These 6 alleged gang members pose 'a significant risk' to public safety, Vancouver police say
VANCOUVER -- Authorities have released the names and photos of six alleged gang members believed to pose "a significant risk" to public safety in B.C.'s Lower Mainland.
The Vancouver Police Department identified the men Monday, following weeks of escalating gang violence in the region that has seen several brazen shootings committed in busy public spaces.
“Police are expecting this violence to continue and to potentially escalate,” said Chief Const. Adam Palmer.
“We believe these gangsters pose a significant risk to the safety of the public.”
The men are 35-year-old Garinder Deo, 38-year-old Harjit Deo, 38-year-old Barinder Dhaliwal, 28-year-old Meninder Dhaliwal, 22-year-old Ekene Anigbo, and 41-year-old Damion Ryan.
Authorities did not reveal where the alleged gangsters live, but said they all have links to Vancouver.
Police also confirmed the two Deos and the two Dhaliwals are brothers, and the latter two are related to Harpreet Singh Dhaliwal, who was fatally shot outside a Coal Harbour restaurant in April.
“I want to make it clear that today’s announcement is not about naming and shaming,” Palmer said.
“Police intelligence leads us to believe that the individuals that we’ve identified today may be targeted by rival gang members in the coming days weeks and months.”
The chief also announced Taskforce Threshold, a new anti-gang team formed last week from operational and investigative divisions to combat the increasing violence.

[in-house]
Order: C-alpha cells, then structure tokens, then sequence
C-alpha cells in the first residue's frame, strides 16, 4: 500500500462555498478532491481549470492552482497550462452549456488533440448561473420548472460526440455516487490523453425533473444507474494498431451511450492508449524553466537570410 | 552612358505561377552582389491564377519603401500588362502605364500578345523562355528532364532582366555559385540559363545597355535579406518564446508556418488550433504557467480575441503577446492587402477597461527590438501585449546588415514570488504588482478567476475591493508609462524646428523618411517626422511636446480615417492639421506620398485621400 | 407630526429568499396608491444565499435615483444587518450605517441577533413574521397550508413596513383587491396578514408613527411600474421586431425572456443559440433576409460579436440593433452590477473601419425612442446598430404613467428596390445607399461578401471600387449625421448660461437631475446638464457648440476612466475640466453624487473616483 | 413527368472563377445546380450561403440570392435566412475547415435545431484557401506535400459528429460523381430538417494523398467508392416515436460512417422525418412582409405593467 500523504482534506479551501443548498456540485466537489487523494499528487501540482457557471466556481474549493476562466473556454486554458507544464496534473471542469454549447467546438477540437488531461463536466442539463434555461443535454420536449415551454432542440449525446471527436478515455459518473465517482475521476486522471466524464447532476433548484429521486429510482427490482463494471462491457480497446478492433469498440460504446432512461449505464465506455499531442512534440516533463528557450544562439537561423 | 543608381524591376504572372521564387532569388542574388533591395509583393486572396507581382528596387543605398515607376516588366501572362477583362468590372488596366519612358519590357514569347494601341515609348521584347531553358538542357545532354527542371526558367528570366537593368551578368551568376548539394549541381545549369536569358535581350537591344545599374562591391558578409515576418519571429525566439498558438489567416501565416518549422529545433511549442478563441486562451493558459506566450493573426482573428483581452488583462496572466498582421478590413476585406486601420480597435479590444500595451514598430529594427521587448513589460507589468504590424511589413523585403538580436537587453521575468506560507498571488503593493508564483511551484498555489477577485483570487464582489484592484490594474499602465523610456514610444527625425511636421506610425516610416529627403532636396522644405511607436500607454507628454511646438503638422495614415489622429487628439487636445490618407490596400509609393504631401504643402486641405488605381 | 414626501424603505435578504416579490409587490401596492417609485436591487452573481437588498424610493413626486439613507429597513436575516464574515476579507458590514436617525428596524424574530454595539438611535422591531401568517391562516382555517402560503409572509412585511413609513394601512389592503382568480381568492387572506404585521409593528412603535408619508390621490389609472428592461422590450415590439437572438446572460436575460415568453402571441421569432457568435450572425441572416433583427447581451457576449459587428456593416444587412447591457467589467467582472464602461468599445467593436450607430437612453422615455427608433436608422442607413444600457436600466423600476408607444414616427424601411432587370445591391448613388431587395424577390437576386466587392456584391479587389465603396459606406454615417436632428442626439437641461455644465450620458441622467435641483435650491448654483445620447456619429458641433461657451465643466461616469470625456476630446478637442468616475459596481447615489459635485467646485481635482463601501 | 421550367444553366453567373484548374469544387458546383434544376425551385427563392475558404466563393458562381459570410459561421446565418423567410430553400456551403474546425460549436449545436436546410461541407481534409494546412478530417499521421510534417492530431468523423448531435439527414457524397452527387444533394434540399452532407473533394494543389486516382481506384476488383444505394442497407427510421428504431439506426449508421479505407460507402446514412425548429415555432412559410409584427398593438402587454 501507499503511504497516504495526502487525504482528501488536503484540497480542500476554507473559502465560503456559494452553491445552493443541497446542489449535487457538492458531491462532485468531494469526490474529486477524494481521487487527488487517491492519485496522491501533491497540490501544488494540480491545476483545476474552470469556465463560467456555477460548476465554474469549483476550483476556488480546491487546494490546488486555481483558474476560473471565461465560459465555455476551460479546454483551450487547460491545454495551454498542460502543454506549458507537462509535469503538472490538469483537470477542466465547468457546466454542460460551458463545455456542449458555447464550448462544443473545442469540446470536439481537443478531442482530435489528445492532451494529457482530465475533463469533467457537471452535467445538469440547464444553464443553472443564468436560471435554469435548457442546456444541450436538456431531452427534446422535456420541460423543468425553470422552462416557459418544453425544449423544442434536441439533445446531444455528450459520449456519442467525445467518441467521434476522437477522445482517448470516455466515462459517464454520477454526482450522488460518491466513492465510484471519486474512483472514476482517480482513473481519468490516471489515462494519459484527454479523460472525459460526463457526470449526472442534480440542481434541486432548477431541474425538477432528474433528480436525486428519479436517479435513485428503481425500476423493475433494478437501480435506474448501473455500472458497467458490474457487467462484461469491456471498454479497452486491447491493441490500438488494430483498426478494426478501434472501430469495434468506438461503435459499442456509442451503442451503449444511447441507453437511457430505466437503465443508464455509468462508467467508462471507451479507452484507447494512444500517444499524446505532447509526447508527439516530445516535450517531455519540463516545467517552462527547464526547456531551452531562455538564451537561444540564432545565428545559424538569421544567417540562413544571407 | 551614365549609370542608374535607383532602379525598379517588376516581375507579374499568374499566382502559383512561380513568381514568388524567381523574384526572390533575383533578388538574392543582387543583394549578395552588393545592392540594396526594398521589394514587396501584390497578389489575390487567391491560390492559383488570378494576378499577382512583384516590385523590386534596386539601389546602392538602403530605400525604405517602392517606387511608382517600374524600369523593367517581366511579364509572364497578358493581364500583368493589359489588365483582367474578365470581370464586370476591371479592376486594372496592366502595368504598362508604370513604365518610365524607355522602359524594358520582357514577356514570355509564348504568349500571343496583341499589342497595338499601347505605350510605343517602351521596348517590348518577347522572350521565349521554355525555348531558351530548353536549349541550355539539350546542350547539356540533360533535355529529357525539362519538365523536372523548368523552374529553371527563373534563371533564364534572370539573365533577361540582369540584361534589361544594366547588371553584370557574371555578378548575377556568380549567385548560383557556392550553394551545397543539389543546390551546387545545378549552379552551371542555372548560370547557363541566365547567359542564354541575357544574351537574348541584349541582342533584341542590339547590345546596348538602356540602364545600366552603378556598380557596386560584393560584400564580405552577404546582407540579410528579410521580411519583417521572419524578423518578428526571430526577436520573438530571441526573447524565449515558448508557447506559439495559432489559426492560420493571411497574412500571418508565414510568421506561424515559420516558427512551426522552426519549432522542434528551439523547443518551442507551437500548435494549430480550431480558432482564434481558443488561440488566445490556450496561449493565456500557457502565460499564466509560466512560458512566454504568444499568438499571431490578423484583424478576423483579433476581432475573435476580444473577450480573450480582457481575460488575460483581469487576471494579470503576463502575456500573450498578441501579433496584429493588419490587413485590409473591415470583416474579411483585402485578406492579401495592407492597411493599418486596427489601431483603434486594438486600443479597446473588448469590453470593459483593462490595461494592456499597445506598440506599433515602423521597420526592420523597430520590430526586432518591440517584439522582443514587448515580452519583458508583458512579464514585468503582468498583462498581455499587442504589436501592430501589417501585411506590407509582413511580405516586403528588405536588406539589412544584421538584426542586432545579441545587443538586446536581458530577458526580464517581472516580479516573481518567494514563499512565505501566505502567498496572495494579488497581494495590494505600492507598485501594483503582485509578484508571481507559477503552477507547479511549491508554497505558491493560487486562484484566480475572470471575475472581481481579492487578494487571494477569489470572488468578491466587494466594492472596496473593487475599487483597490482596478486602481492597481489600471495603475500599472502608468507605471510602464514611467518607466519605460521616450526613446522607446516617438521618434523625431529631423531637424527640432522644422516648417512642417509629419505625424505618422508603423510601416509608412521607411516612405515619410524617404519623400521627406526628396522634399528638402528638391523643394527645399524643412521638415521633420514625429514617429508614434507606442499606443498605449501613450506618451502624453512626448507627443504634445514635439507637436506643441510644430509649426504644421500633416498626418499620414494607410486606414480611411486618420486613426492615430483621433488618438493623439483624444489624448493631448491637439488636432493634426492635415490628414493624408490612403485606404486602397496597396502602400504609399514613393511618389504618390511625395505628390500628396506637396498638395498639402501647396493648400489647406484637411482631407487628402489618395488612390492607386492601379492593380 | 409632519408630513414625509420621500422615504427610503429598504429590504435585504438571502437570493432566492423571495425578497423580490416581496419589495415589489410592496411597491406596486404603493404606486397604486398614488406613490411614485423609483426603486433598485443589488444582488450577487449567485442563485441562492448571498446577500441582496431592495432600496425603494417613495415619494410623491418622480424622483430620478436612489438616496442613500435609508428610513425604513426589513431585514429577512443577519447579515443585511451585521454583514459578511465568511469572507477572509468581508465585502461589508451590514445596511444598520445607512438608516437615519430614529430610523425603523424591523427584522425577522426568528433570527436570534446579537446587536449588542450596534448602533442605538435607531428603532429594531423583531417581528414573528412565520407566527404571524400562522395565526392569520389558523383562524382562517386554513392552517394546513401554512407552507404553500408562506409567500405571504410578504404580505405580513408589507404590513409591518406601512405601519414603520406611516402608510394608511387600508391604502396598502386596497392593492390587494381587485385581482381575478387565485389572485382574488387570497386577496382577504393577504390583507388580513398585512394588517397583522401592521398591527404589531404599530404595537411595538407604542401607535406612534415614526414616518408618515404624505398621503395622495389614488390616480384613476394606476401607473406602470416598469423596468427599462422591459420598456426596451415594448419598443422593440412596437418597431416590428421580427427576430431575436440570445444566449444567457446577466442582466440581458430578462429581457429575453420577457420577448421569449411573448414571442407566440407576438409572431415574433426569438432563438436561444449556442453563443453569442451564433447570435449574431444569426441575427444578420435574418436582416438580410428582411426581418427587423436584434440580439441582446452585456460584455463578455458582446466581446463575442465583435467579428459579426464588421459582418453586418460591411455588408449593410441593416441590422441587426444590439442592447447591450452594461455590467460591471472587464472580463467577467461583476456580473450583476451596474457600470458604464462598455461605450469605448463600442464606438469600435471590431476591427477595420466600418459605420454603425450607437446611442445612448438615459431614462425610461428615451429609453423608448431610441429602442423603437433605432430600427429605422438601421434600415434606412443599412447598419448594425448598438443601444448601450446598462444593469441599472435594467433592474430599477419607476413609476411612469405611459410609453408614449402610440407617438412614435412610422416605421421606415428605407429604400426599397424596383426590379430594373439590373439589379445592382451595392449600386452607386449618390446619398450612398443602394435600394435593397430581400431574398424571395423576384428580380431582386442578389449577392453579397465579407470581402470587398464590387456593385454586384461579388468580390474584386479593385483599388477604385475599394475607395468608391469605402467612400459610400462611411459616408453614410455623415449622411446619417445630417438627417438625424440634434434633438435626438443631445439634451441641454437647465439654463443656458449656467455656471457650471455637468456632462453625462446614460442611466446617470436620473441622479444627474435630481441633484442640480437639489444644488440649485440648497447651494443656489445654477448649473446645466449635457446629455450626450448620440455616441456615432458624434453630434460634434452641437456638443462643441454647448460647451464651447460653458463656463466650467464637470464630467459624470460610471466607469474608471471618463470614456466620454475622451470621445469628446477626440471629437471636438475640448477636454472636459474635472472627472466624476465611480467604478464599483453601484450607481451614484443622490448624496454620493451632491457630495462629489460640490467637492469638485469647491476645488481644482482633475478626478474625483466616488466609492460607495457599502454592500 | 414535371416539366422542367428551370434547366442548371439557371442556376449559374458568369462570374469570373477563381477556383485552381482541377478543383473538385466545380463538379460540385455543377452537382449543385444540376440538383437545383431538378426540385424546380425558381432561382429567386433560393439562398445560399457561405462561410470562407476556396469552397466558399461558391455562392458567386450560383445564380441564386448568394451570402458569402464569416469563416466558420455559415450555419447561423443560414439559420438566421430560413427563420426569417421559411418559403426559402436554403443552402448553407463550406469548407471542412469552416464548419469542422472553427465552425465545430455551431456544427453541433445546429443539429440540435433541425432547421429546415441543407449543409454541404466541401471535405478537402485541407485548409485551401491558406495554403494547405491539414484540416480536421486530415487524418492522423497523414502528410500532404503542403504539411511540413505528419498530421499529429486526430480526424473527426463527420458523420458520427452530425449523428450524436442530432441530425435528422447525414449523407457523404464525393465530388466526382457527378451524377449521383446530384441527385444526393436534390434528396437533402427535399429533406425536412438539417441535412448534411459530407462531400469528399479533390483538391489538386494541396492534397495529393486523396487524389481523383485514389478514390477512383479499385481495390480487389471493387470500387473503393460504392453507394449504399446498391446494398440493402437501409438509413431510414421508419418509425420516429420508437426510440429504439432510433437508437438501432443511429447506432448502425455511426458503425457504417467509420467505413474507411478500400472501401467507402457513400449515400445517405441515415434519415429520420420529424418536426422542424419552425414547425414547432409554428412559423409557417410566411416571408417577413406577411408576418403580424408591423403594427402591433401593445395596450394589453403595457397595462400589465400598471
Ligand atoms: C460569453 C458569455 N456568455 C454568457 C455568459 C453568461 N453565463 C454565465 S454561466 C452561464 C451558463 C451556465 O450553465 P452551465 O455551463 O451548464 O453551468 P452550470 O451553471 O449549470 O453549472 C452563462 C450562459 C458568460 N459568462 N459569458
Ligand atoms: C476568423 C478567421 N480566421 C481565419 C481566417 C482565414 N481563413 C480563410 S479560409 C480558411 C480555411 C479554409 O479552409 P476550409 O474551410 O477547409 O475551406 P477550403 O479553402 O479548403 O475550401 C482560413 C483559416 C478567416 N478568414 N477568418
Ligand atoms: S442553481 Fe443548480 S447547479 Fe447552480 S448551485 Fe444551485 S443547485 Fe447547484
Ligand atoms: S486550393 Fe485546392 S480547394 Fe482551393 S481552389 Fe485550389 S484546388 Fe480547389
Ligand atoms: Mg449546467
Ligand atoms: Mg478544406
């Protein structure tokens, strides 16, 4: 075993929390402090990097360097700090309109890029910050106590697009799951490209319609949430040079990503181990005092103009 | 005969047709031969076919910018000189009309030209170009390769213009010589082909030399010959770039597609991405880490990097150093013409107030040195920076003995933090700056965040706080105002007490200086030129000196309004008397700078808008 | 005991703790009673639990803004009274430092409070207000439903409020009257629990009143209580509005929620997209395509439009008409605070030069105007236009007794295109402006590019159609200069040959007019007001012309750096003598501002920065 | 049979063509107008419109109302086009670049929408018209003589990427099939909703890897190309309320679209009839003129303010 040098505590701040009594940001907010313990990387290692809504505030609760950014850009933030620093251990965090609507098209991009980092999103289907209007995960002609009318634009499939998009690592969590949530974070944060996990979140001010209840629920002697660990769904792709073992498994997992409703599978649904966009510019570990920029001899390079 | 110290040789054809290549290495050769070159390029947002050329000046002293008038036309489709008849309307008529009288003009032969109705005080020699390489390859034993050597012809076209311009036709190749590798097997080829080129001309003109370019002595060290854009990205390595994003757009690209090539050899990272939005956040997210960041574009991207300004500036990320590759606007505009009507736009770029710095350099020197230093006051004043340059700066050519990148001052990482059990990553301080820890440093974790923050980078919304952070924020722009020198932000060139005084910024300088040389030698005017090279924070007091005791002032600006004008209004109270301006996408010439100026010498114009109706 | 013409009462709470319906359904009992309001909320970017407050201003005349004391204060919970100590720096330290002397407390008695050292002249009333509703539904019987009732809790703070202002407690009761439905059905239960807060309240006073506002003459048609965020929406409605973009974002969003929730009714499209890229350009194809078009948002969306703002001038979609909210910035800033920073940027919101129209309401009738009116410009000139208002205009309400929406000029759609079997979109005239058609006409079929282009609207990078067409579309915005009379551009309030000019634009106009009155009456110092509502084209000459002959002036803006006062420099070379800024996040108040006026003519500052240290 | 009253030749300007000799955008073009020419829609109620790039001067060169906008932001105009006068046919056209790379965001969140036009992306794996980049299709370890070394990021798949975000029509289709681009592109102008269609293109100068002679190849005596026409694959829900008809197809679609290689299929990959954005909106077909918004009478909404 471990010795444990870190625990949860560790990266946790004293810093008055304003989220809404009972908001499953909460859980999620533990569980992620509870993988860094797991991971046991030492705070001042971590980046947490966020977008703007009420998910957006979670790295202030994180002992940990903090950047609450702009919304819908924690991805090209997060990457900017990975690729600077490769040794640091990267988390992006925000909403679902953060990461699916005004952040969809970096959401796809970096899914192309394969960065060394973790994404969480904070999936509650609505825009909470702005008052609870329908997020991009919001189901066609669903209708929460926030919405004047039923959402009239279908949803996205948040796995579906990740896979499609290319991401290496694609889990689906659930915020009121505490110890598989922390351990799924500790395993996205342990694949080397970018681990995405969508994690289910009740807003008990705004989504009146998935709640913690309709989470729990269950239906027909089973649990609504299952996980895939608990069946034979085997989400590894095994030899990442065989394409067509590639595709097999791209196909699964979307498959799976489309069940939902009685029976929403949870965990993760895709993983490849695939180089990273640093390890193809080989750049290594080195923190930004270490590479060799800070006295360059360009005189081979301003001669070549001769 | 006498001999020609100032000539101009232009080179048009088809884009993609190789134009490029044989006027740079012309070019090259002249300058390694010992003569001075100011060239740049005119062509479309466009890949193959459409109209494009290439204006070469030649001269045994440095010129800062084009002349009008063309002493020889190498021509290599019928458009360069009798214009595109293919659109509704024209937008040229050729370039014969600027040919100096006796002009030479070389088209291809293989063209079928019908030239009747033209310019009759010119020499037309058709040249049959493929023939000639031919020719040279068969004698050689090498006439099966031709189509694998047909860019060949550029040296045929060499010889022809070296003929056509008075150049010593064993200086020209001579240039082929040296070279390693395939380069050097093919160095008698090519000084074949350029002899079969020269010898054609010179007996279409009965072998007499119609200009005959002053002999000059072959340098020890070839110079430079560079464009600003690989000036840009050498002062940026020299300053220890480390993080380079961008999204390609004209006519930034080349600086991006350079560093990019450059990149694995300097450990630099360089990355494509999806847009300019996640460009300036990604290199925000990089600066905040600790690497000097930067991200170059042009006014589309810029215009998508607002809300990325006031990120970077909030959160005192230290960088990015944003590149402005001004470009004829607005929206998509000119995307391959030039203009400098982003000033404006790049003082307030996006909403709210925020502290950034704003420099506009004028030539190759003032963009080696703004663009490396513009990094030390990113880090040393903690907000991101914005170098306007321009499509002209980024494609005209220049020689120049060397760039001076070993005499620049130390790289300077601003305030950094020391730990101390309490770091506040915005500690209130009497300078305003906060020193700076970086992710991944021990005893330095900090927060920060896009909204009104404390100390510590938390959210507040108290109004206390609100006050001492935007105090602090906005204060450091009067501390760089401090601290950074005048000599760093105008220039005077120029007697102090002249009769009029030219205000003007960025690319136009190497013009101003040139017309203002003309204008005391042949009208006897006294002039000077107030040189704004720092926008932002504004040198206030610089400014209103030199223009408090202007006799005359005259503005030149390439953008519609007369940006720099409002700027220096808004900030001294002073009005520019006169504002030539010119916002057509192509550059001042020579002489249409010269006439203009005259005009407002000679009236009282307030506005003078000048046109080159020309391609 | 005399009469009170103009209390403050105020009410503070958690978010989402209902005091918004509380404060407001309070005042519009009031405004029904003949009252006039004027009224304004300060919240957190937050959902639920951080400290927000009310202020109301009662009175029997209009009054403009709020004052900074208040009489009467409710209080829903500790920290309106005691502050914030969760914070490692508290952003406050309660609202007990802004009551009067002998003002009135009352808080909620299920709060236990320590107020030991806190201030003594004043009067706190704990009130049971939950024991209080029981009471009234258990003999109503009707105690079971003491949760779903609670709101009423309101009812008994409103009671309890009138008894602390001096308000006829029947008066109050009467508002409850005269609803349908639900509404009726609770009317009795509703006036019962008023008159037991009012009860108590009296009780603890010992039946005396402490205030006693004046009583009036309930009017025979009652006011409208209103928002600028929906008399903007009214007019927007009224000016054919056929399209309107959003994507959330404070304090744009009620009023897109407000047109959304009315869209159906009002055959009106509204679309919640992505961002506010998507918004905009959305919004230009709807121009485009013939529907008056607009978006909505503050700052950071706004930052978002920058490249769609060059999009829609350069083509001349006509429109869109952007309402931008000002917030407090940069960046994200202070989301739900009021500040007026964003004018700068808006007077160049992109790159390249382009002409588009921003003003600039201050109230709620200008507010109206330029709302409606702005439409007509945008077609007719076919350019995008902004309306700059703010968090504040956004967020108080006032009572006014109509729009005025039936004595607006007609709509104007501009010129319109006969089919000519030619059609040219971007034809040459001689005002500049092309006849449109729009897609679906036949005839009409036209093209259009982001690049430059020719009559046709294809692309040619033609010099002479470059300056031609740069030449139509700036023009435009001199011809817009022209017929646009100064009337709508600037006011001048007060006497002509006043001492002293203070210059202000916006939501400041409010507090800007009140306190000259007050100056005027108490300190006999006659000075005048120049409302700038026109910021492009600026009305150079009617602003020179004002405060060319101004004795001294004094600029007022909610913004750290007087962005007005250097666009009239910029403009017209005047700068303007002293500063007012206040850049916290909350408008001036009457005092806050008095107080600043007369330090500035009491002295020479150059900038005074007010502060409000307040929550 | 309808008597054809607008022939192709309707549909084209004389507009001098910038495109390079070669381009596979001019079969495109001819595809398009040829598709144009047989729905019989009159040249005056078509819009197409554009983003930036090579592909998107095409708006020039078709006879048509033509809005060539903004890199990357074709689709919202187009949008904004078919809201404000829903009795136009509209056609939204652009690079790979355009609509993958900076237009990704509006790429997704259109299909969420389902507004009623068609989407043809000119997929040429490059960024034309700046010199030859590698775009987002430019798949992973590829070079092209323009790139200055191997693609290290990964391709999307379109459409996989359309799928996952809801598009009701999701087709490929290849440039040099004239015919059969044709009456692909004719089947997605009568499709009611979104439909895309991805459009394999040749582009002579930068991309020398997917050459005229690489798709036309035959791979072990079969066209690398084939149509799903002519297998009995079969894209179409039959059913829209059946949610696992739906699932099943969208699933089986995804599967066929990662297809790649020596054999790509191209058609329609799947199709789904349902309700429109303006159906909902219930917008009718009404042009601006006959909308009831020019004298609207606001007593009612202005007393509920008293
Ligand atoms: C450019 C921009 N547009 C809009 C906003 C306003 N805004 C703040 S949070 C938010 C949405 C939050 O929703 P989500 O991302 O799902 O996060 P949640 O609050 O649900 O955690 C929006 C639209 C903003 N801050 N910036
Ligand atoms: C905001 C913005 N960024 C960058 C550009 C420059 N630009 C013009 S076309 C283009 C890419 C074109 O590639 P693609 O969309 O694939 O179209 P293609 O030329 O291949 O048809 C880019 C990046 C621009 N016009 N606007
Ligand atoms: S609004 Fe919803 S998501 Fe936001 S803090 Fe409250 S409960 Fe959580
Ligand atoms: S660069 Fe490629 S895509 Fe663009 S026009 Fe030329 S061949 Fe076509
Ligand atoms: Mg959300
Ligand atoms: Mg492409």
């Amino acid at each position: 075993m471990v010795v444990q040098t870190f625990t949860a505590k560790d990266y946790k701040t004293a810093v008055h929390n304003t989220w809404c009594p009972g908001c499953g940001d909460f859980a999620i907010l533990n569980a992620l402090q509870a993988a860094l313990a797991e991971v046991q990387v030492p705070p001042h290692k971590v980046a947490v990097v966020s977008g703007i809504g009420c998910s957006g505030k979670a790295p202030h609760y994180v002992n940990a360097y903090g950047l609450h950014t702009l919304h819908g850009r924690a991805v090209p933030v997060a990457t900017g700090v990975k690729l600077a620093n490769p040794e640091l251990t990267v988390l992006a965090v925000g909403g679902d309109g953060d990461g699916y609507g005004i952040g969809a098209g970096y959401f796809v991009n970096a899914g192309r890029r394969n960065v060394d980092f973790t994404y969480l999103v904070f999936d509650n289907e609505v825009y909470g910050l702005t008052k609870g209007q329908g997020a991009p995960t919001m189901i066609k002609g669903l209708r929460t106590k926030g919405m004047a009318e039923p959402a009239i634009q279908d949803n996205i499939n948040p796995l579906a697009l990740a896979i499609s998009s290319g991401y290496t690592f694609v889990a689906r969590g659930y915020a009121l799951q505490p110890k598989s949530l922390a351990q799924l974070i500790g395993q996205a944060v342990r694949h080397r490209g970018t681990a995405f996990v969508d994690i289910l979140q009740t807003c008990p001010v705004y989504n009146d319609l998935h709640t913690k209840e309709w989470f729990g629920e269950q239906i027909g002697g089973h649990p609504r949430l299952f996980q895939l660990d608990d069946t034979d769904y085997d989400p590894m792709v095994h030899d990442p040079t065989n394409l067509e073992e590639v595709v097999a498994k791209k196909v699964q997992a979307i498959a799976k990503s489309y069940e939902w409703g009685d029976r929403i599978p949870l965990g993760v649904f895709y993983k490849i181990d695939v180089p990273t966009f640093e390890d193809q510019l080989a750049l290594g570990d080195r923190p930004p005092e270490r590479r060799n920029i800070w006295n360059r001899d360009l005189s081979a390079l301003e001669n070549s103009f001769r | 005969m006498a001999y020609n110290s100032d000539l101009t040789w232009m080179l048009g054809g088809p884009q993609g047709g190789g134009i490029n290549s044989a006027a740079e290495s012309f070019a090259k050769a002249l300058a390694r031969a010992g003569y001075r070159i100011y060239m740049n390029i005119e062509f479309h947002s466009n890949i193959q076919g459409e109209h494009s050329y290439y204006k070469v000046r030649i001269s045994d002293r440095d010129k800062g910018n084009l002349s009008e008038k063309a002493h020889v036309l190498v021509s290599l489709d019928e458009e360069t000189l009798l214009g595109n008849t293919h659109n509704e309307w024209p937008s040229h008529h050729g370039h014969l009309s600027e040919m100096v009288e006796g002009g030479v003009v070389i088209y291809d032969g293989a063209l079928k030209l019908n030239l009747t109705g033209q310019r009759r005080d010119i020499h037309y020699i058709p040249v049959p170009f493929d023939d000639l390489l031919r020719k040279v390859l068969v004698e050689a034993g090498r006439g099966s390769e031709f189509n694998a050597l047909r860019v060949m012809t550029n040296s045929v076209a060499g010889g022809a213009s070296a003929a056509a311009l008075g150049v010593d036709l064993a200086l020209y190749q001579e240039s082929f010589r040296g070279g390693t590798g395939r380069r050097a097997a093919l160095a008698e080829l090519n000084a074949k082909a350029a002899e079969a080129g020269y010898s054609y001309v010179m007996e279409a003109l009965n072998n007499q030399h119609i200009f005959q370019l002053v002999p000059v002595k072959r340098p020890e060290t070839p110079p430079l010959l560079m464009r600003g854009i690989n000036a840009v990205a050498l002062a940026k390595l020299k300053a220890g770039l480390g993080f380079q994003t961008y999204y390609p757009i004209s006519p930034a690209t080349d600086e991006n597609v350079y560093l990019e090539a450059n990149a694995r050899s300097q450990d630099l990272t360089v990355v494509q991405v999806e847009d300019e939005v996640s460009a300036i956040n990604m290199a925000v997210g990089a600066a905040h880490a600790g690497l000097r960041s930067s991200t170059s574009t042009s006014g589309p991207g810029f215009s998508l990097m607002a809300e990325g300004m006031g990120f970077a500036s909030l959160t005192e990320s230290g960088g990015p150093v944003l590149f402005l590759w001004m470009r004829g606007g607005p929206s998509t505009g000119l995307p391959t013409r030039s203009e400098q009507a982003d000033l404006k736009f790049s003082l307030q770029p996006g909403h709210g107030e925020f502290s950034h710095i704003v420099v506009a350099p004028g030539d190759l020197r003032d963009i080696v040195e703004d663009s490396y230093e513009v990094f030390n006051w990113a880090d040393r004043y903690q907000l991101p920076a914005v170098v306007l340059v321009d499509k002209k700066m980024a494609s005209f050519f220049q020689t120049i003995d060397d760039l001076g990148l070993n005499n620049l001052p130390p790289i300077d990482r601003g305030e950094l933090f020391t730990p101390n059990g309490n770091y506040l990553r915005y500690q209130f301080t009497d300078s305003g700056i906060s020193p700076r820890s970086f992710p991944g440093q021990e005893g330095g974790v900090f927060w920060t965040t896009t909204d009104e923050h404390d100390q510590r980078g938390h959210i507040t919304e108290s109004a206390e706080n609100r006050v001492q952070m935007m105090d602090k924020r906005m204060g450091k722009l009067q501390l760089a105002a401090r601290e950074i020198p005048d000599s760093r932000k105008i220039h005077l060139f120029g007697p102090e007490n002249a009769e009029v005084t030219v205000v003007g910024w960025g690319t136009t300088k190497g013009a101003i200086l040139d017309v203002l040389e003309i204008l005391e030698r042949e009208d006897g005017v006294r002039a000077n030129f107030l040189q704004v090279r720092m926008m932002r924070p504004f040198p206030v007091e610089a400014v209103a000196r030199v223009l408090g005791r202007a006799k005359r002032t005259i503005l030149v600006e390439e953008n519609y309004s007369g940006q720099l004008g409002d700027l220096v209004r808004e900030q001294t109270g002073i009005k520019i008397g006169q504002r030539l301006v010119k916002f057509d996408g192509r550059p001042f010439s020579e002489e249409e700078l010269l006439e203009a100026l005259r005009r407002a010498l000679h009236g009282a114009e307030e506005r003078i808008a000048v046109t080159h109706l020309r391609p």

And that taskforce, which Deputy Chief Const. Fiona Wilson said is designed to give “access to the right people, (and) the right resources, at the right times,” has already, police said, stopped a gang hit in the planning stages.
Investigators say two people were arrested, one with a firearm, after police received a call about a suspicious vehicle in South Vancouver with gas canisters inside.
Police indicated charges are in the works but would not give further details.
Chow told a news conference police plan to increase their numbers and visibility in the community, especially around the restaurants, gyms, and other public spaces that known gangsters frequent.
“To be frank,” Chow said, “I want to make it really uncomfortable for these gangsters here in Vancouver.”
While the alleged gangsters aren’t currently wanted for crimes, Palmer, who cautioned the “top six” is by no means an exhaustive list, urged any member of the public or business owner to call 911 if they see any of the men, and said officers will be dispatched to talk to them.
And the chief promised what he called a “professionally aggressive” approach to target those involved in gang crime.
“Our investigators will seize your cars, will seize your homes, will seize your apartments, and other valuables that you’ve gained through the proceeds of crime,” Palmer warned.